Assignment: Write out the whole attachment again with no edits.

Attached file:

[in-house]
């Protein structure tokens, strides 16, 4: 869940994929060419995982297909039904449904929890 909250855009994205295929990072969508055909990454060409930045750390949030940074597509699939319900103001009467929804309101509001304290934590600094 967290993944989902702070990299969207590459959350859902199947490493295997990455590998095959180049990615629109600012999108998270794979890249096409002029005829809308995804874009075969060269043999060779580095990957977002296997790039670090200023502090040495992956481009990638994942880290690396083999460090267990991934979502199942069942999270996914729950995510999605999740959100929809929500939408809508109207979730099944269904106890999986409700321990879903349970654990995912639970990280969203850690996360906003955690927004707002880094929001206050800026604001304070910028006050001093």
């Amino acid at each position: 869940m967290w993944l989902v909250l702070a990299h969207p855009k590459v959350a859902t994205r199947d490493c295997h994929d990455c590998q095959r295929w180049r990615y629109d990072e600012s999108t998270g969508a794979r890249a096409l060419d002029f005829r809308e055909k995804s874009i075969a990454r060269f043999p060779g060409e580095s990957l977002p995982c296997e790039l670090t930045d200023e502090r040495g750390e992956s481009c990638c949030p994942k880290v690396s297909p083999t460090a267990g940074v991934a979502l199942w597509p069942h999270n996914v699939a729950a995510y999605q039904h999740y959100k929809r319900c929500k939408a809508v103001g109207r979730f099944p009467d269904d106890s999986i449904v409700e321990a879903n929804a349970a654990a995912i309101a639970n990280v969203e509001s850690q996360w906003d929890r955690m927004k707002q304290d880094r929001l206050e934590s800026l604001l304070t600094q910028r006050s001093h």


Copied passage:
[in-house]
């Protein structure tokens, strides 16, 4: 869940994929060419995982297909039904449904929890 909250855009994205295929990072969508055909990454060409930045750390949030940074597509699939319900103001009467929804309101509001304290934590600094 967290993944989902702070990299969207590459959350859902199947490493295997990455590998095959180049990615629109600012999108998270794979890249096409002029005829809308995804874009075969060269043999060779580095990957977002296997790039670090200023502090040495992956481009990638994942880290690396083999460090267990991934979502199942069942999270996914729950995510999605999740959100929809929500939408809508109207979730099944269904106890999986409700321990879903349970654990995912639970990280969203850690996360906003955690927004707002880094929001206050800026604001304070910028006050001093």
């Amino acid at each position: 869940m967290w993944l989902v909250l702070a990299h969207p855009k590459v959350a859902t994205r199947d490493c295997h994929d990455c590998q095959r295929w180049r990615y629109d990072e600012s999108t998270g969508a794979r890249a096409l060419d002029f005829r809308e055909k995804s874009i075969a990454r060269f043999p060779g060409e580095s990957l977002p995982c296997e790039l670090t930045d200023e502090r040495g750390e992956s481009c990638c949030p994942k880290v690396s297909p083999t460090a267990g940074v991934a979502l199942w597509p069942h999270n996914v699939a729950a995510y999605q039904h999740y959100k929809r319900c929500k939408a809508v103001g109207r979730f099944p009467d269904d106890s999986i449904v409700e321990a879903n929804a349970a654990a995912i309101a639970n990280v969203e509001s850690q996360w906003d929890r955690m927004k707002q304290d880094r929001l206050e934590s800026l604001l304070t600094q910028r006050s001093h």